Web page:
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Monday, October 24, 2016

Stuff I read today: October 24, 2016


Today is the first day of Halloween Week. The other freak show still has fifteen days to run.

- Mr Trump was in Florida yesterday, grabbing for votes: “I’ll tell you what, we’re doing well in the polls, but you know, I really think those polls are very inaccurate,” Trump said, flanked by women waving pink “Women for Trump” signs. “When it comes to women, I think we’re doing better with women than with men. So we’re setting records with men. But I want to set records with women. I hate to tell the men this, but if I could swap, I’d swap you out so fast, you have no idea how fast.”

- Like many prodigies, California activist Tom Hayden was a slow learner because he already knew everything. An elitist scold, he stumbled onto the political scene just as TV news was finding its footing, he was burned into the retinas of two generations of Americans. It took him 25 years to express regret for some of his more outre’ judgments on the Americas who fought in Vietnam and their families; by then he had married the first of two actress wives, settled into a comfy life as a state legislator and author, and he dined out on his past for well over half a century. He accomplished much, though his life’s second and third acts will always be overshadowed by his youth, the time of which he said, "I miss the '60s and I always will." He was 76 when he died yesterday, but, to the extent people thought of him any more, seemed even older.

- Another Christian lard-slatherer has been brought low by the worldwide gay cake conspiracy.

- Jan Brewer, the wingiest of the decades-long run of wingnut governors of Arizona, says Donald Trump is being metaphorically waterboarded, which is so sad, because Donald Trump says we need more of just that in the fight against his worldwide enemies list.

- Seth Godin explains Calvinist charity’s blind spot:

[A]awareness of the certainty of lung cancer forty years later doesn't do much to keep teens from smoking. The long-term consequences didn't matter—it was a tax on cigarettes that made the biggest difference.

And telling a mentally ill homeless person that he 'deserves' to live on the street because of bad choices along the way isn't doing anything for him, or to those that might be forced into his situation down the road.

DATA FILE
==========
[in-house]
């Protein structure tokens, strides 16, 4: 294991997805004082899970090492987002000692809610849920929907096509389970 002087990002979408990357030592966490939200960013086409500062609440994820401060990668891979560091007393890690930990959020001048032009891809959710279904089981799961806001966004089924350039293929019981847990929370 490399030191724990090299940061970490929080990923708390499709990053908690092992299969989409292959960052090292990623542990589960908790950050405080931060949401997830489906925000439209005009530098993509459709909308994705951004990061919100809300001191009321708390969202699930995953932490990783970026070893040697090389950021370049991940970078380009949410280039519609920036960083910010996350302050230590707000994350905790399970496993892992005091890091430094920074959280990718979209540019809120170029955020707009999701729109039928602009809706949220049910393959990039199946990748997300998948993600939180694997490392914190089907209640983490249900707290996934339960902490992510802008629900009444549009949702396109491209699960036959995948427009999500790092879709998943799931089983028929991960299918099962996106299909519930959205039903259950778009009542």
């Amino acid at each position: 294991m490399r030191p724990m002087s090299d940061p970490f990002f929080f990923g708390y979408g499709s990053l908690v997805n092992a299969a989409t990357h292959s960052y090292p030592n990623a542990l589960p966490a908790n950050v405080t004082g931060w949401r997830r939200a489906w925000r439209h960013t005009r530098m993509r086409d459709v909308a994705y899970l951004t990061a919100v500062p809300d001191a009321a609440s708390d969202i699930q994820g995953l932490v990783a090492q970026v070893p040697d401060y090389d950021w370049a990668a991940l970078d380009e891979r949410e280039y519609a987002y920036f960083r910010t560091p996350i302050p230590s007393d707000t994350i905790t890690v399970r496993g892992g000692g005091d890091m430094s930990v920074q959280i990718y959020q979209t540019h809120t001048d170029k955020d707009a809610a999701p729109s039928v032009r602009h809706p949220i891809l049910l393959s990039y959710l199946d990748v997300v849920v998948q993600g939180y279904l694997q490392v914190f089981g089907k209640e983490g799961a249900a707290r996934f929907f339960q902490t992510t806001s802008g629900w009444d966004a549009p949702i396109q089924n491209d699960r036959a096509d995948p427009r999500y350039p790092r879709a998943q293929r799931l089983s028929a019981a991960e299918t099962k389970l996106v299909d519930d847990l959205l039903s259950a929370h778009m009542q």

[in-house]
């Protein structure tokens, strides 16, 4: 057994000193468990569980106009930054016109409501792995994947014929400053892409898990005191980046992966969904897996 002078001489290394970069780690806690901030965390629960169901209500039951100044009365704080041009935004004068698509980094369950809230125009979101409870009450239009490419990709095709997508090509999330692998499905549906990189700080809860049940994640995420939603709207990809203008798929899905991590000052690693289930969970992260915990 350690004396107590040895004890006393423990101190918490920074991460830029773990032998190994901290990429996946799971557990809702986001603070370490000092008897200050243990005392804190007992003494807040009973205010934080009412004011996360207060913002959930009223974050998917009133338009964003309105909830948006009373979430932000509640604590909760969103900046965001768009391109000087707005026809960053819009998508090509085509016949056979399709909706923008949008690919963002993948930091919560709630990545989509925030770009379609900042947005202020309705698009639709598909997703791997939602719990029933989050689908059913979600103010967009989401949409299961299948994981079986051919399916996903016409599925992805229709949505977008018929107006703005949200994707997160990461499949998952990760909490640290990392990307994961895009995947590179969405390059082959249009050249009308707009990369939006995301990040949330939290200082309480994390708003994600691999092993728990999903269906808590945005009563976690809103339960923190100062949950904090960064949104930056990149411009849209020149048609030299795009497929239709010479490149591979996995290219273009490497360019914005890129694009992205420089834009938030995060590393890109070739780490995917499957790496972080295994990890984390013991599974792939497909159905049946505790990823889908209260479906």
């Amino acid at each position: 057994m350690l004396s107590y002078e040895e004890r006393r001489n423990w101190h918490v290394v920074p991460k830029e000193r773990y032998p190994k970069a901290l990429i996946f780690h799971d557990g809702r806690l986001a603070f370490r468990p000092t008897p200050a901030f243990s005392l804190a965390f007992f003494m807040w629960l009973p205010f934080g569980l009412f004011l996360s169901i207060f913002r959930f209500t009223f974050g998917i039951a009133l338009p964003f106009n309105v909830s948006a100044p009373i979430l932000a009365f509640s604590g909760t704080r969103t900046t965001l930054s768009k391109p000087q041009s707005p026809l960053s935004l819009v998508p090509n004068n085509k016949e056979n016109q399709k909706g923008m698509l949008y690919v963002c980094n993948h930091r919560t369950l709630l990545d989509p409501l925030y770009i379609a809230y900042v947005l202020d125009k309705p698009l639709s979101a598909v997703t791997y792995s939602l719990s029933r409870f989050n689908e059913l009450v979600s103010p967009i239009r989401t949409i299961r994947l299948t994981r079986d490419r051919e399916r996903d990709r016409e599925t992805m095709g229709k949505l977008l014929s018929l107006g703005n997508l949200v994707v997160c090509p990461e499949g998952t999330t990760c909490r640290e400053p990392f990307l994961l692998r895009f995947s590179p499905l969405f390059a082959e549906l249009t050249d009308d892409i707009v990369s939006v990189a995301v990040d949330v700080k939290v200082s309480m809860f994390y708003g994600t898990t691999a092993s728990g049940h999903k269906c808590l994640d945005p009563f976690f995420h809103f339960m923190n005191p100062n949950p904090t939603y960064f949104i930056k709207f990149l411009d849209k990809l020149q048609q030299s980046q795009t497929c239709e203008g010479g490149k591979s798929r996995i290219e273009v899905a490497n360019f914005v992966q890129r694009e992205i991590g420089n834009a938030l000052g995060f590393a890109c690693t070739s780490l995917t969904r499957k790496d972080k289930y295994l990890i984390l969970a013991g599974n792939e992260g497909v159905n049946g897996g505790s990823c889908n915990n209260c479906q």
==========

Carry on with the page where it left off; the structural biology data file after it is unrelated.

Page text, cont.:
Waiting for an employee to screw up so we can fire her seems a convoluted way to set a standard for the rest of the team.

Too often, we get confused about what people deserve vs. what they get. We use our instinctual, Calvinist understanding of moral hazard as an excuse to teach people a lesson, to callously embrace an efficient market. But of course, the market isn't efficient at all. It unevenly distributes rewards to people based on luck, and allows those with an early head start to amplify that lead with less and less effort.

It turns out that building homes for homeless people is a great way to cut homelessness overall. Poverty doesn't usually respond to moral hazard approaches.

- NC GOP chairman Robin Hayes is a 71-year-old Cannon Mills textile heir and former congresscritter whose idea of populism is to wear a baseball cap with his tailored suit. He also has a taste for the apocalyptic:

The next president of the United States will nominate the replacement for Justice Antonin Scalia on the Supreme Court, and likely with more to come. In some respects, your vote for president is an indirect vote for the next 100 years of legal decisions to come out of the highest court in the land. In other words – your children and your children’s children will either suffer or thrive depending on which circle you fill on your ballot.